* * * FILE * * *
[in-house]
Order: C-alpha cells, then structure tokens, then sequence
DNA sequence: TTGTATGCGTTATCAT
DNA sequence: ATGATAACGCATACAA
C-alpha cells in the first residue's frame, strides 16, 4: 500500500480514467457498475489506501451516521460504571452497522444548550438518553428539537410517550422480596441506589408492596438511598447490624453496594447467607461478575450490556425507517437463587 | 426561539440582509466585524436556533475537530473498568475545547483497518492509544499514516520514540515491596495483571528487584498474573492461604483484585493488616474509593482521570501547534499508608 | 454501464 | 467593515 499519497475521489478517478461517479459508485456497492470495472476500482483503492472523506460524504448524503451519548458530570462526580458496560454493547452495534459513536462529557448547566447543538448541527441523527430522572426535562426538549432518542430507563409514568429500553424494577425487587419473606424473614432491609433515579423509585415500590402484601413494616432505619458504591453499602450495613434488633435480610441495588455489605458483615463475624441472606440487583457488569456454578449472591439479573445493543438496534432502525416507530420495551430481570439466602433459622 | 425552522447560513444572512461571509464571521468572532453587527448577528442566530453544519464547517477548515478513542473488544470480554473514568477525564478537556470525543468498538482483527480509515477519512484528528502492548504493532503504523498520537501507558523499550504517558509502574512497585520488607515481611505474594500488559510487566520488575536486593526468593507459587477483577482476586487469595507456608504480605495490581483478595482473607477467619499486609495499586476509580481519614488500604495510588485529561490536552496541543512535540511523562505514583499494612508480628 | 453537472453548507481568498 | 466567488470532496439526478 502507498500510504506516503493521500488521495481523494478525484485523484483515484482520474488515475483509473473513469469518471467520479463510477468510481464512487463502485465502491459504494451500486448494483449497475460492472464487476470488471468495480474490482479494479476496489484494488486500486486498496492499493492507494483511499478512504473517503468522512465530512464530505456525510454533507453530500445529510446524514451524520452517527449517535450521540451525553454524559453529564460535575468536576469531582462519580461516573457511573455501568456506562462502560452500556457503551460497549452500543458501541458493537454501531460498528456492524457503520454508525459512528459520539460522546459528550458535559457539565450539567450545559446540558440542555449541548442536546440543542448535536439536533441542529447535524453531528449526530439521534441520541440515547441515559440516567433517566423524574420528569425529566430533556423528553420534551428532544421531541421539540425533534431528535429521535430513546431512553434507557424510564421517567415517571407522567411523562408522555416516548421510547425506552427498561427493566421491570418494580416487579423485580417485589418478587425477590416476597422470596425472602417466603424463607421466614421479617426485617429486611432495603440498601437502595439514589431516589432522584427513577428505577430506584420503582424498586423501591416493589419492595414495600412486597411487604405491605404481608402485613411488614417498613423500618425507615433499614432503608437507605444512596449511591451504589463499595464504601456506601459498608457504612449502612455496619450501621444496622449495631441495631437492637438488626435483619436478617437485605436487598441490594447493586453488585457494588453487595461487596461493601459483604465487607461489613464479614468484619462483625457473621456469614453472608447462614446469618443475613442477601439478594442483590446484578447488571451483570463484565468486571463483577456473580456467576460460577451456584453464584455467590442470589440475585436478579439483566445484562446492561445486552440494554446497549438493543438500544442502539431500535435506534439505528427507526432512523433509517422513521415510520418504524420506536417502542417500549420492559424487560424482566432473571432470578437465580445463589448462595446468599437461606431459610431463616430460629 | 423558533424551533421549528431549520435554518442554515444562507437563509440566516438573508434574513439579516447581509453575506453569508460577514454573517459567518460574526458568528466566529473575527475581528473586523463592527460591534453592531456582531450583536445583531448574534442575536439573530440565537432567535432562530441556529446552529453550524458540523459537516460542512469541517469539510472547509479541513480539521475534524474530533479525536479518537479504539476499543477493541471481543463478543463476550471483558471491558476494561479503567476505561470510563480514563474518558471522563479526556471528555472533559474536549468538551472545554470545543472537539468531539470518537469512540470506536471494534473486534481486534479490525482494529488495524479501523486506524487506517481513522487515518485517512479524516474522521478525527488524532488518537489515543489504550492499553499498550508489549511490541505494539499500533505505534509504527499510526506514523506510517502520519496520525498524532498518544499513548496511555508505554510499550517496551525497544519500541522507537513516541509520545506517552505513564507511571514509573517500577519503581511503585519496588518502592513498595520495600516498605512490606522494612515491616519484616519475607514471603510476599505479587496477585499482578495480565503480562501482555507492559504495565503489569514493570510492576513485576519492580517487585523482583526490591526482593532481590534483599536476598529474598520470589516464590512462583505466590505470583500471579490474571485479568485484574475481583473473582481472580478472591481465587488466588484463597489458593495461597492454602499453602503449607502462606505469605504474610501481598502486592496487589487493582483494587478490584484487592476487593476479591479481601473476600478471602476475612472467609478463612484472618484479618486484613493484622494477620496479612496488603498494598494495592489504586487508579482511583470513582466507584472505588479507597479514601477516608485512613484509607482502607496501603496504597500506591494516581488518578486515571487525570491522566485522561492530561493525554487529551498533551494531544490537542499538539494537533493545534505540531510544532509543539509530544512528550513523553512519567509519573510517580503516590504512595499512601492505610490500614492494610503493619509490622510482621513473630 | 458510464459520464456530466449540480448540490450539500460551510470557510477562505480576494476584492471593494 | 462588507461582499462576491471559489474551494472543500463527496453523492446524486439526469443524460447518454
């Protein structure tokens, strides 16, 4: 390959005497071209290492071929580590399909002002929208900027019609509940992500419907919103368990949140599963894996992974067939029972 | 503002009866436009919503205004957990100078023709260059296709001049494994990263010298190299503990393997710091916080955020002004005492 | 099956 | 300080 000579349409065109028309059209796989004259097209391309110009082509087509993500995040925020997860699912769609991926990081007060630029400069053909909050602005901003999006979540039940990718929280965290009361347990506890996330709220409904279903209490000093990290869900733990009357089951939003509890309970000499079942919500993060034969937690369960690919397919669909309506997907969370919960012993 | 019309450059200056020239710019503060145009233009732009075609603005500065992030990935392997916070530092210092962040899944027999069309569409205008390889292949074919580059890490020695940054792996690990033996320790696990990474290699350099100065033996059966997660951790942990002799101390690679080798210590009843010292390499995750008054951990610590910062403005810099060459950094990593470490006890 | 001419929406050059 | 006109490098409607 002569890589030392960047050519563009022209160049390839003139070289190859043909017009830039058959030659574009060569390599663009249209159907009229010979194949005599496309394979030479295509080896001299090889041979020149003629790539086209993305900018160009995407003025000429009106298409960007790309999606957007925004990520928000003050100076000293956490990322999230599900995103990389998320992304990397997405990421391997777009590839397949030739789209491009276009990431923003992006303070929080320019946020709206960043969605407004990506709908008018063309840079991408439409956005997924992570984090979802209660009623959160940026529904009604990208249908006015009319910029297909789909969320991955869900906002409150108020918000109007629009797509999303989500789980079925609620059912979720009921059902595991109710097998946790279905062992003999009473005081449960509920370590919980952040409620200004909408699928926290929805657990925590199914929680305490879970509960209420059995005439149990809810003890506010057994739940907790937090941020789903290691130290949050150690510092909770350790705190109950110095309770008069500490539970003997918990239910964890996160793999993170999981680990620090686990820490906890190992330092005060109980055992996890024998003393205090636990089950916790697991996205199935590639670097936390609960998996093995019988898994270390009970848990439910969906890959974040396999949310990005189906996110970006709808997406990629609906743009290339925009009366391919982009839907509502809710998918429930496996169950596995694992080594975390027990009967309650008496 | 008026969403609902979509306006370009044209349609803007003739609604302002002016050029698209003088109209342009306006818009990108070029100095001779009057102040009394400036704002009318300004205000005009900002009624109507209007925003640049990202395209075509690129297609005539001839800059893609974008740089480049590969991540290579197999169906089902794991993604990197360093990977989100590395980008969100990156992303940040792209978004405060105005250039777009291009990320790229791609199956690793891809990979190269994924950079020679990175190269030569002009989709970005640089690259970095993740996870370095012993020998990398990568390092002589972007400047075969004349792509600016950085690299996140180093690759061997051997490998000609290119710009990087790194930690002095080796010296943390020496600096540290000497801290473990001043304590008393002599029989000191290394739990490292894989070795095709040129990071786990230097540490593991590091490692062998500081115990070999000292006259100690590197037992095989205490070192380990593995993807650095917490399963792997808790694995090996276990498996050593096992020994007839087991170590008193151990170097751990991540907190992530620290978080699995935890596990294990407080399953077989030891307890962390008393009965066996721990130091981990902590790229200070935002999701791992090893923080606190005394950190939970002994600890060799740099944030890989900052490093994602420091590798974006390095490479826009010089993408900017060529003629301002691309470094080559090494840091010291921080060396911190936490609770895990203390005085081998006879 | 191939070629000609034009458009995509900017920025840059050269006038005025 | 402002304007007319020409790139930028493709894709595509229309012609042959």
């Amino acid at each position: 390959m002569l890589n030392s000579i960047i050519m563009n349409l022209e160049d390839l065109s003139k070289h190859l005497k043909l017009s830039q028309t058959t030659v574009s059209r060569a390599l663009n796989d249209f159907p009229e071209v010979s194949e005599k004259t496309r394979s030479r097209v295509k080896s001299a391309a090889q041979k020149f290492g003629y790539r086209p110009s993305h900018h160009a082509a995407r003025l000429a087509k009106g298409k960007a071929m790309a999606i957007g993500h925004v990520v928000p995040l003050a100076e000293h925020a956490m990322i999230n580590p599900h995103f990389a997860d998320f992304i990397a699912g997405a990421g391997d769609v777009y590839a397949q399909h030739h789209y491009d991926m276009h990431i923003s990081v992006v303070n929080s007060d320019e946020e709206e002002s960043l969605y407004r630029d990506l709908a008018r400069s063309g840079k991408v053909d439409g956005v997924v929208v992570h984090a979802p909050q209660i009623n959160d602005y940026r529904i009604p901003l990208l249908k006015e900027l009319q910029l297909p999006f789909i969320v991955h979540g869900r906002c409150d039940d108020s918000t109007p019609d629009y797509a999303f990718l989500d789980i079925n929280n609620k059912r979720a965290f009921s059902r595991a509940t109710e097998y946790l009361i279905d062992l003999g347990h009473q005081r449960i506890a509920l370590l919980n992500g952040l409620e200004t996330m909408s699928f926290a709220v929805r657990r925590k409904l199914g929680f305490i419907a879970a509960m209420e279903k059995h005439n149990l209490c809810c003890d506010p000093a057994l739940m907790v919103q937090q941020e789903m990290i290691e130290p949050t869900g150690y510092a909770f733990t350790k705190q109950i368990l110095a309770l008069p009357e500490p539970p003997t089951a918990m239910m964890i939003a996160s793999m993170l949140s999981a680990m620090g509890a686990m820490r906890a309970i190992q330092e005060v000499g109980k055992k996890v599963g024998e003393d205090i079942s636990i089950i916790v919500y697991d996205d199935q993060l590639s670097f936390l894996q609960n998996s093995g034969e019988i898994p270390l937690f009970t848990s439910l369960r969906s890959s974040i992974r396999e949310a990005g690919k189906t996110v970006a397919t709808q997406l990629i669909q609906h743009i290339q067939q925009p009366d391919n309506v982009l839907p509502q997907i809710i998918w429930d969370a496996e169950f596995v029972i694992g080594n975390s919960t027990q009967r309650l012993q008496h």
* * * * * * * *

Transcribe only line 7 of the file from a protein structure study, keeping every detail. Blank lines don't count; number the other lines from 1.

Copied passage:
């Amino acid at each position: 390959m002569l890589n030392s000579i960047i050519m563009n349409l022209e160049d390839l065109s003139k070289h190859l005497k043909l017009s830039q028309t058959t030659v574009s059209r060569a390599l663009n796989d249209f159907p009229e071209v010979s194949e005599k004259t496309r394979s030479r097209v295509k080896s001299a391309a090889q041979k020149f290492g003629y790539r086209p110009s993305h900018h160009a082509a995407r003025l000429a087509k009106g298409k960007a071929m790309a999606i957007g993500h925004v990520v928000p995040l003050a100076e000293h925020a956490m990322i999230n580590p599900h995103f990389a997860d998320f992304i990397a699912g997405a990421g391997d769609v777009y590839a397949q399909h030739h789209y491009d991926m276009h990431i923003s990081v992006v303070n929080s007060d320019e946020e709206e002002s960043l969605y407004r630029d990506l709908a008018r400069s063309g840079k991408v053909d439409g956005v997924v929208v992570h984090a979802p909050q209660i009623n959160d602005y940026r529904i009604p901003l990208l249908k006015e900027l009319q910029l297909p999006f789909i969320v991955h979540g869900r906002c409150d039940d108020s918000t109007p019609d629009y797509a999303f990718l989500d789980i079925n929280n609620k059912r979720a965290f009921s059902r595991a509940t109710e097998y946790l009361i279905d062992l003999g347990h009473q005081r449960i506890a509920l370590l919980n992500g952040l409620e200004t996330m909408s699928f926290a709220v929805r657990r925590k409904l199914g929680f305490i419907a879970a509960m209420e279903k059995h005439n149990l209490c809810c003890d506010p000093a057994l739940m907790v919103q937090q941020e789903m990290i290691e130290p949050t869900g150690y510092a909770f733990t350790k705190q109950i368990l110095a309770l008069p009357e500490p539970p003997t089951a918990m239910m964890i939003a996160s793999m993170l949140s999981a680990m620090g509890a686990m820490r906890a309970i190992q330092e005060v000499g109980k055992k996890v599963g024998e003393d205090i079942s636990i089950i916790v919500y697991d996205d199935q993060l590639s670097f936390l894996q609960n998996s093995g034969e019988i898994p270390l937690f009970t848990s439910l369960r969906s890959s974040i992974r396999e949310a990005g690919k189906t996110v970006a397919t709808q997406l990629i669909q609906h743009i290339q067939q925009p009366d391919n309506v982009l839907p509502q997907i809710i998918w429930d969370a496996e169950f596995v029972i694992g080594n975390s919960t027990q009967r309650l012993q008496h």